Fertilization (sensu lato) refers to several steps leading to and resulting in sperm-oocyte fusion. These steps include oocyte activation, expulsion of the second polar body, cortical reaction, formation of the perivitelline space, hardening of the envelope (chorion) and bipolar differentiation (cytoplasmic movement). Most teleost fish have centrolecithal unfertilized oocytes at oviposition and become telolecithal only after activation or even later in the process of fertilization (Kunz, 2004).
Fertilization may also occur internally in female’s body at the gonoduct or ovary – lumen or ovarian follicle. Internal fertilization, however, is a relatively rare event in Teleostei, known only in 15 families of the Cohort Euteleosteomorpha (Fig. 1): in the Series Ophidiaria (viviparous species of Bythitidae and Dinematichthyidae), Series Ovalentaria (zygoparous, embryoparous or viviparous species of Adrianichthyidae, Anablepidae, Atherinopsidae, Clinidae, Embiotocidae, Goodeidae, Zenarchopteridae, Labrisomidae, Poeciliidae, and Rivulidae), and Series Eupercaria (zygoparous, embryoparous or viviparous species of Comephoridae, Sebastidae, and Zoarcidae) (Jakubowski et al., 2003; Sequeira et al., 2003; Kunz, 2004; Burns, Weitzman, 2005; Meisner, 2005; Evans, Meisner, 2009; Møller et al., 2016).
Although no cases of internal fertilization have been shown thus far in the teleost cohort Otomorpha (Fig. 1), the presence of sperm has been verified in the female ovaries in some species of Characiformes (Kutaygil, 1959; Nelson, 1964; Burns et al., 1995; Burns et al., 1997; Malabarba, 1998; Burns et al., 2000; Castro et al., 2003; Weitzman et al., 2005; Javonillo et al., 2009; Quagio-Grassiotto et al., 2012), and Siluriformes (von Ihering, 1937; Loir et al., 1989; Burns et al., 2000; Meisner et al., 2000; Javonillo et al., 2009; Spadella et al., 2012). However, in all these cases, the exact moment of fertilization is unknown because fertilized eggs are not found within the ovaries (Burns et al., 1995; Burns et al., 1997; Azevedo et al., 2000; Burns, Weitzman, 2005; Oliveira et al., 2010). Furthermore, the presence of sperm in the ovaries does not prove internal fertilization because an oocyte can be released into the water with associated spermatozoa and only there becomes fertilized, which is known as internal gametic association (Munehara et al., 1989). Given this occurrence, the term insemination has been used to characterize the strategy adopted by these fish (Burns et al., 1997; Javonillo et al., 2009), and the exact place that fertilization takes place remains unknown in Characiformes and Siluriformes of the teleost Cohort Otomorpha.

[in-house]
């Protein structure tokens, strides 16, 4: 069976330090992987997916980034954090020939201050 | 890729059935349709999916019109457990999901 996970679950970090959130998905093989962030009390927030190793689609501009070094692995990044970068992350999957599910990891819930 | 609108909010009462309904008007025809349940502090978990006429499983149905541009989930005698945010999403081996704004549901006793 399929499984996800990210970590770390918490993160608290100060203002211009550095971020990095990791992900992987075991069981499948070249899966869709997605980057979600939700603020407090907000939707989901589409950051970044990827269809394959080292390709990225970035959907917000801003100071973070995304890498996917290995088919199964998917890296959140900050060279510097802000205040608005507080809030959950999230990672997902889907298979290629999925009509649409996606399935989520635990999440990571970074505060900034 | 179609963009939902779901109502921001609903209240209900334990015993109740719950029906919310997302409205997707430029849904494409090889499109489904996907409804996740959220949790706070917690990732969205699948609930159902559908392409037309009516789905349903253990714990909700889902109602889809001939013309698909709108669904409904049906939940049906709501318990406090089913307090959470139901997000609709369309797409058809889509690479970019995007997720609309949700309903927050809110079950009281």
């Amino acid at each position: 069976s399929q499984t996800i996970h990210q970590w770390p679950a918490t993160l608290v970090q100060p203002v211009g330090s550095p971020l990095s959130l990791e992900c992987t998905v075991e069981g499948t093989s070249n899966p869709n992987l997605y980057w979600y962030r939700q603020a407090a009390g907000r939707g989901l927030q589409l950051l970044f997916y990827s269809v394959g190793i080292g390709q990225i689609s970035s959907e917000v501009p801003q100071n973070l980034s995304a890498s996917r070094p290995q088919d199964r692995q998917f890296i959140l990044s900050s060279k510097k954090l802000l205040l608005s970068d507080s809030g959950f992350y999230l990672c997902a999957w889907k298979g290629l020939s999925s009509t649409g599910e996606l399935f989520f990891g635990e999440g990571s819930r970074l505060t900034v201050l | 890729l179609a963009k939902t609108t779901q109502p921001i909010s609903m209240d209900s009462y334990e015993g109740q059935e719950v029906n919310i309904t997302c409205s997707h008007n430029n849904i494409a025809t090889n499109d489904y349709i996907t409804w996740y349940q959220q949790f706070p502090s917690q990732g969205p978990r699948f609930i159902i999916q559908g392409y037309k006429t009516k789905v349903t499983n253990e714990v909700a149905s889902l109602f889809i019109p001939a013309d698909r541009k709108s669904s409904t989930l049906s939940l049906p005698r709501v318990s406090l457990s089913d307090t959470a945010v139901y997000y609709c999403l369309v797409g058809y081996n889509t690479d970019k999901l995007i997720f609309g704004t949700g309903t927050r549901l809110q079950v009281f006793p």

The objective of this study is to investigate and describe in an inseminating characid when fertilization occurs. For this purpose, the Cheirodontinae characid Compsura heterura Eigenmann, 1915 was used as a model. This species is inseminating, showing spermatozoa with slightly elongated nuclei in female ovaries (Burns et al., 1997: Fig. 1e; Oliveira et al., 2010: Fig. 1-2). The description of how fertilization takes place in such a member of the Cohort Otomorpha may serve as a starting point for comparison and discovery of the reproductive strategy of other inseminating Characiformes and Siluriformes.
FIGURE 1| Phylogeny of Teleostei (modified from Betancur-R et al., 2017), showing clades previously known to include species with internal fertilization (dark blue) and the present record in the teleost cohort Otomorpha (light blue). Remaining clades (black) do not contain internally fertilized species.
Material and methods
Fish Sampling. Compsura heterura specimens were collected with a 1 mm-plastic mesh hand net in 2001 from the Maxaranguape stream (05°30’45.00”S, 35°19’13.97”W), Maxaranguape city, Rio Grande do Norte state (RN), Brazil. Individuals were maintained at Ichthyology Laboratory, UFRGS, into twelve 60-litre aquariums, at a maximum of seven fish per aquarium. The aquariums contained dechlorinated tap water, were equipped with an undergravel biological filter, were lined with approximately 5 cm of gravel (5 mm grain size), and were planted with Hygrophila difformis and Microsorum pteropus. The lighting consisted of 20 W white fluorescent lamps with a timer set to a photoperiod of 12 h: 12 h light-dark. Aeration was constant by submerged pumps (280 l/h). The temperature was maintained at approximately 25°C with thermostat and heater, in an air-conditioned room. Fish were fed with commercial food flakes once a day ad libitum. The offspring of this wild population was analysed in this study.
Eight spawning females were euthanized using an overdose of Eugenol and dissected for ovaries removal. Twenty-two newly spawned oocytes were collected adhered to plant leaves (< 1 min after spawn).
Light Microscopy. Ovaries and oocytes were fixed by immersion in 2% glutaraldehyde and 4% paraformaldehyde in Sorensen’s phosphate buffer (0.1 M, pH 7.2). The ovaries and oocytes were dehydrated in ethanol and embedded in historesin (Leica HistoResin). Serial sections (3 µm) were stained with periodic-acid-Schiff (PAS)/hematoxylin/metanil yellow (Quintero-Hunter et al., 1991). Voucher specimens were deposited in the fish collection of the Departamento de Zoologia at the Universidade Federal do Rio Grande do Sul (UFRGS 22200, UFRGS 22201, UFRGS 22202).
Ethical note. This study conforms to the principles outlined in the Guide for the care and use of laboratory animals (Garber et al., 2011) and was approved by the Ethics Committee on Animal Use of the Federal University of Rio Grande do Sul (Universidade Federal do Rio Grande do Sul) (Project n. 32291).
All spawning females had unfertilized oocytes in the follicle (follicular cavity) and fertilized eggs in the ovarian lumen (ovulated). All newly spawned eggs were fertilized. The observed oocytes (unfertilized) had a single micropyle and several cortical alveoli of different sizes at the peripheral region of the oocytes (cortical cytoplasm) (Fig. 2A). In the ovarian lumen, eggs were observed at the first cytoplasmic movements that define the animal and vegetative poles, containing few cortical alveoli and forming the perivitelline space (Fig. 2B). In the gonoduct, the eggs decreased the number of cortical alveoli (cortical reaction), and there was a clear distinction between the animal and vegetative poles (bipolar differentiation, Fig. 2C). The newly spawned eggs formed the animal and vegetative poles, and there was an increase in the perivitelline space. In the animal pole, there were no blastomeres (embryonic cells). These eggs were still in the zygotic stage (Fig. 2D).